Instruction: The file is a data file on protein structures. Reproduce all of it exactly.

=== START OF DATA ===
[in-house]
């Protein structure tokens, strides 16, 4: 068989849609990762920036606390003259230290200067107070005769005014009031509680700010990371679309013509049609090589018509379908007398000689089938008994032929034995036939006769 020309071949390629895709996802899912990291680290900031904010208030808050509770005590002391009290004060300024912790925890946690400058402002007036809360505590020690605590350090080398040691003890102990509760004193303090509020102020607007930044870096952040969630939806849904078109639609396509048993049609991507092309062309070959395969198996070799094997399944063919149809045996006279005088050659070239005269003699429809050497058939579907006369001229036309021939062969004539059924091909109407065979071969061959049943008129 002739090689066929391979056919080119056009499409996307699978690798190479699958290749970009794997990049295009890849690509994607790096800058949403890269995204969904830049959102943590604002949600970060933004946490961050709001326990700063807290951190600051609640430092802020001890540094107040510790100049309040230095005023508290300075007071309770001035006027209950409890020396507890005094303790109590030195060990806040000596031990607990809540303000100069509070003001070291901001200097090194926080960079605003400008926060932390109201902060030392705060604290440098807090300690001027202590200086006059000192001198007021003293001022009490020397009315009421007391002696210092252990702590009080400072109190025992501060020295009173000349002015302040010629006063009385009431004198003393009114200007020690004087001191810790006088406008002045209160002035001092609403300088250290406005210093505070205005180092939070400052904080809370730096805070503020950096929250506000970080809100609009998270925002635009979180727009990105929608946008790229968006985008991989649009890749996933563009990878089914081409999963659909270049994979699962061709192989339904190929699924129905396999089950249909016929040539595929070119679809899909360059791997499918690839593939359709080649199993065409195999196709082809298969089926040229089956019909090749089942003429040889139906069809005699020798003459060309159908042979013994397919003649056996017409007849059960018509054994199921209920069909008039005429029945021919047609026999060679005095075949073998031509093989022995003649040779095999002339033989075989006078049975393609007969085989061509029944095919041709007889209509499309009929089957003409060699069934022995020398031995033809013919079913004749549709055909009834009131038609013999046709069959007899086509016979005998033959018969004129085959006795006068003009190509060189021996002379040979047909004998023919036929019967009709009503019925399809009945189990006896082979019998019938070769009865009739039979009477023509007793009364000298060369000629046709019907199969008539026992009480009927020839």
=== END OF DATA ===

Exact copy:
[in-house]
């Protein structure tokens, strides 16, 4: 068989849609990762920036606390003259230290200067107070005769005014009031509680700010990371679309013509049609090589018509379908007398000689089938008994032929034995036939006769 020309071949390629895709996802899912990291680290900031904010208030808050509770005590002391009290004060300024912790925890946690400058402002007036809360505590020690605590350090080398040691003890102990509760004193303090509020102020607007930044870096952040969630939806849904078109639609396509048993049609991507092309062309070959395969198996070799094997399944063919149809045996006279005088050659070239005269003699429809050497058939579907006369001229036309021939062969004539059924091909109407065979071969061959049943008129 002739090689066929391979056919080119056009499409996307699978690798190479699958290749970009794997990049295009890849690509994607790096800058949403890269995204969904830049959102943590604002949600970060933004946490961050709001326990700063807290951190600051609640430092802020001890540094107040510790100049309040230095005023508290300075007071309770001035006027209950409890020396507890005094303790109590030195060990806040000596031990607990809540303000100069509070003001070291901001200097090194926080960079605003400008926060932390109201902060030392705060604290440098807090300690001027202590200086006059000192001198007021003293001022009490020397009315009421007391002696210092252990702590009080400072109190025992501060020295009173000349002015302040010629006063009385009431004198003393009114200007020690004087001191810790006088406008002045209160002035001092609403300088250290406005210093505070205005180092939070400052904080809370730096805070503020950096929250506000970080809100609009998270925002635009979180727009990105929608946008790229968006985008991989649009890749996933563009990878089914081409999963659909270049994979699962061709192989339904190929699924129905396999089950249909016929040539595929070119679809899909360059791997499918690839593939359709080649199993065409195999196709082809298969089926040229089956019909090749089942003429040889139906069809005699020798003459060309159908042979013994397919003649056996017409007849059960018509054994199921209920069909008039005429029945021919047609026999060679005095075949073998031509093989022995003649040779095999002339033989075989006078049975393609007969085989061509029944095919041709007889209509499309009929089957003409060699069934022995020398031995033809013919079913004749549709055909009834009131038609013999046709069959007899086509016979005998033959018969004129085959006795006068003009190509060189021996002379040979047909004998023919036929019967009709009503019925399809009945189990006896082979019998019938070769009865009739039979009477023509007793009364000298060369000629046709019907199969008539026992009480009927020839």